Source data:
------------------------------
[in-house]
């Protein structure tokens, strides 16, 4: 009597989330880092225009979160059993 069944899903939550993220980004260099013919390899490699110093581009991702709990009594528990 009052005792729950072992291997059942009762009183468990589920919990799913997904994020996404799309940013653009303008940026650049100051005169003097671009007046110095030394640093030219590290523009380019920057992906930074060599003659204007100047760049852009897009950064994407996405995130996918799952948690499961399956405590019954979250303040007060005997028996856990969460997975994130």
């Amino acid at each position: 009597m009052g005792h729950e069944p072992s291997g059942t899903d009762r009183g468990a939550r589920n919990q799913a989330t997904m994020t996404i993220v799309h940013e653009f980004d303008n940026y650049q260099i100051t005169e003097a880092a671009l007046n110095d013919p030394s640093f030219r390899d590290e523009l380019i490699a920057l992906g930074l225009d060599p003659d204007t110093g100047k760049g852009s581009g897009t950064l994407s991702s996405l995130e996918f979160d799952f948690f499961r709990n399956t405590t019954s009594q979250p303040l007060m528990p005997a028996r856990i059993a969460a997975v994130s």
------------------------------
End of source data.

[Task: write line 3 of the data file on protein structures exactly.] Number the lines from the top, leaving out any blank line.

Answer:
């Amino acid at each position: 009597m009052g005792h729950e069944p072992s291997g059942t899903d009762r009183g468990a939550r589920n919990q799913a989330t997904m994020t996404i993220v799309h940013e653009f980004d303008n940026y650049q260099i100051t005169e003097a880092a671009l007046n110095d013919p030394s640093f030219r390899d590290e523009l380019i490699a920057l992906g930074l225009d060599p003659d204007t110093g100047k760049g852009s581009g897009t950064l994407s991702s996405l995130e996918f979160d799952f948690f499961r709990n399956t405590t019954s009594q979250p303040l007060m528990p005997a028996r856990i059993a969460a997975v994130s």